In Ontario, it’s not necessary for an architect to design a house, but whoever designs your home and makes a submission for the building permits must be a licensed architect, a certified professional engineer (authorized b the Professional Engineers of Ontario), or a province-accredited house designer with a Building Code Identification Number (BCIN).

That being said, an architect will typically have a BCIN. What’s more, they can help you navigate the design process all the way to breaking ground and through to the finished home.

Understanding Design Phases

Perhaps one of the best ways to understand how architects can help you is to take a closer look at design phases and how they inform custom home construction.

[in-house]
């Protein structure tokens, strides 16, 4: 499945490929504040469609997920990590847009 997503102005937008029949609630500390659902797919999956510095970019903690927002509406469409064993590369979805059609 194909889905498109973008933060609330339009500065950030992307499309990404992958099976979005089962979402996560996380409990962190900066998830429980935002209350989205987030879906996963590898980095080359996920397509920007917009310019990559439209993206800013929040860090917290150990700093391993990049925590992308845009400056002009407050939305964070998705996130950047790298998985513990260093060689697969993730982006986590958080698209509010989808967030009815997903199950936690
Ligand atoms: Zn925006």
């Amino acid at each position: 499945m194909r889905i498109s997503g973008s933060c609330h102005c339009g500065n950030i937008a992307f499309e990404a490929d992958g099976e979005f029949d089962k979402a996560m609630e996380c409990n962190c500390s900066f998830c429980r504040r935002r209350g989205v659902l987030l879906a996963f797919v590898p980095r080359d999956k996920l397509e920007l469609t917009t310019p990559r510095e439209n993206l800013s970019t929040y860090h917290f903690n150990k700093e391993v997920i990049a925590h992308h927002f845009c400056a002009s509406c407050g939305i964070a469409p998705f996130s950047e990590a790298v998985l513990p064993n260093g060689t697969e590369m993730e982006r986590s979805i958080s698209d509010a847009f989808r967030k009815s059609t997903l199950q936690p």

These four phases start with high-concept, big-picture ideas and progress all the way to detailed plans used by contractors and home builders.

Conceptual Design

Conceptual design is almost exactly what it sounds like: the design of loose, even freehand, sketches and designs to help map out what you want your home to look like.

These are preliminary sets of drawing to help narrow down what you’re looking for and to rough in the basic shape and structure of your home.

During this phase, architects will likely ask about a program: a wish list or description of what you’re looking for in your home. This is your opportunity to send your architect every idea and concept that’s caught your eye and to share all your inspiration!

An example of conceptual designs.

Conceptual designs let architects mockup ideas quickly and develop a theme.

Schematic Design

Schematic design refers specifically to more precise sketches, getting the rough conceptual ideas into something a bit more concrete that reflects exactly what you’re after.

By this point, your architect has likely developed a parti, short for “parti pris.” This is a French term that, to architects, refers to the big idea, concept, or theme behind your project. The parti informs the project and tends to fall into the schematic phase.